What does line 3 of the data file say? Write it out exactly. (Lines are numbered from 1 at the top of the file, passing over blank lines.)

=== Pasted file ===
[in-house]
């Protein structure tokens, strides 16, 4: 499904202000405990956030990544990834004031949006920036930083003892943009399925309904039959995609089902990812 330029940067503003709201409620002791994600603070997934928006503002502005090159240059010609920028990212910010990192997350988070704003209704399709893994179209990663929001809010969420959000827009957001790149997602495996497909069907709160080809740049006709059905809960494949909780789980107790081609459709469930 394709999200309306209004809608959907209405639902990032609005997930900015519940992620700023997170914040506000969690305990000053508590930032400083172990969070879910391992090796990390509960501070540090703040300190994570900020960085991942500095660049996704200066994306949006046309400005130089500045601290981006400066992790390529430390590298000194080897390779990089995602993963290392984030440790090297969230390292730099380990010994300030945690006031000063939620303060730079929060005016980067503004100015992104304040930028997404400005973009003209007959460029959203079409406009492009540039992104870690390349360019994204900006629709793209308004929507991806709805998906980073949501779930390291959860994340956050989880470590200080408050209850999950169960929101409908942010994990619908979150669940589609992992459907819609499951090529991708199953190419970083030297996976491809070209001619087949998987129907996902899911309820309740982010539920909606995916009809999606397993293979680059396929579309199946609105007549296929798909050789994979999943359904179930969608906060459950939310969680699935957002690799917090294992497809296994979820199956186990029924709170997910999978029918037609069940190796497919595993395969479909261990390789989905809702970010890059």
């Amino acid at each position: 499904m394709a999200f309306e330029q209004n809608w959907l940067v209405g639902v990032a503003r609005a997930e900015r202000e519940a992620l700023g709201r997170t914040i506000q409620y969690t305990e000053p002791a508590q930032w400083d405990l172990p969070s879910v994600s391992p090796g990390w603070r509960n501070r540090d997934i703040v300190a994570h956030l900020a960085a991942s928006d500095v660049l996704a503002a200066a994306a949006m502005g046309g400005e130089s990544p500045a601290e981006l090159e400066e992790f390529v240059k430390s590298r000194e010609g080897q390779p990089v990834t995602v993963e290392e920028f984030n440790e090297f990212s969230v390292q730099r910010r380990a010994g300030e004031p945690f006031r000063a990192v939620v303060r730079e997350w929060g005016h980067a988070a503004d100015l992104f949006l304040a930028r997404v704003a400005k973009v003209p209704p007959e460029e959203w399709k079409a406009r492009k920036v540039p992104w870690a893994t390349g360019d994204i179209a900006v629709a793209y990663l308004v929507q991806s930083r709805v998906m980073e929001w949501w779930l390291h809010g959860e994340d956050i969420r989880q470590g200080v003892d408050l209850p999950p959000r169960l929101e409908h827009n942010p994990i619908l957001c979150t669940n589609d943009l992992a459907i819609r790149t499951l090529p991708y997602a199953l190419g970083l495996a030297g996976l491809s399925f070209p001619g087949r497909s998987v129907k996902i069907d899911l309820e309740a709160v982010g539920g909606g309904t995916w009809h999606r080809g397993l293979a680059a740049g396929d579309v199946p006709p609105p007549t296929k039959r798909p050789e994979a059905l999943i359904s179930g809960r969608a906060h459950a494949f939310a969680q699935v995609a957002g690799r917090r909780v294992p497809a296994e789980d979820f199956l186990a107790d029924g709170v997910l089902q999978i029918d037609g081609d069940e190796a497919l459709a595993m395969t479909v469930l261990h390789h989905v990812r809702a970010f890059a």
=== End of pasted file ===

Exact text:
């Amino acid at each position: 499904m394709a999200f309306e330029q209004n809608w959907l940067v209405g639902v990032a503003r609005a997930e900015r202000e519940a992620l700023g709201r997170t914040i506000q409620y969690t305990e000053p002791a508590q930032w400083d405990l172990p969070s879910v994600s391992p090796g990390w603070r509960n501070r540090d997934i703040v300190a994570h956030l900020a960085a991942s928006d500095v660049l996704a503002a200066a994306a949006m502005g046309g400005e130089s990544p500045a601290e981006l090159e400066e992790f390529v240059k430390s590298r000194e010609g080897q390779p990089v990834t995602v993963e290392e920028f984030n440790e090297f990212s969230v390292q730099r910010r380990a010994g300030e004031p945690f006031r000063a990192v939620v303060r730079e997350w929060g005016h980067a988070a503004d100015l992104f949006l304040a930028r997404v704003a400005k973009v003209p209704p007959e460029e959203w399709k079409a406009r492009k920036v540039p992104w870690a893994t390349g360019d994204i179209a900006v629709a793209y990663l308004v929507q991806s930083r709805v998906m980073e929001w949501w779930l390291h809010g959860e994340d956050i969420r989880q470590g200080v003892d408050l209850p999950p959000r169960l929101e409908h827009n942010p994990i619908l957001c979150t669940n589609d943009l992992a459907i819609r790149t499951l090529p991708y997602a199953l190419g970083l495996a030297g996976l491809s399925f070209p001619g087949r497909s998987v129907k996902i069907d899911l309820e309740a709160v982010g539920g909606g309904t995916w009809h999606r080809g397993l293979a680059a740049g396929d579309v199946p006709p609105p007549t296929k039959r798909p050789e994979a059905l999943i359904s179930g809960r969608a906060h459950a494949f939310a969680q699935v995609a957002g690799r917090r909780v294992p497809a296994e789980d979820f199956l186990a107790d029924g709170v997910l089902q999978i029918d037609g081609d069940e190796a497919l459709a595993m395969t479909v469930l261990h390789h989905v990812r809702a970010f890059a």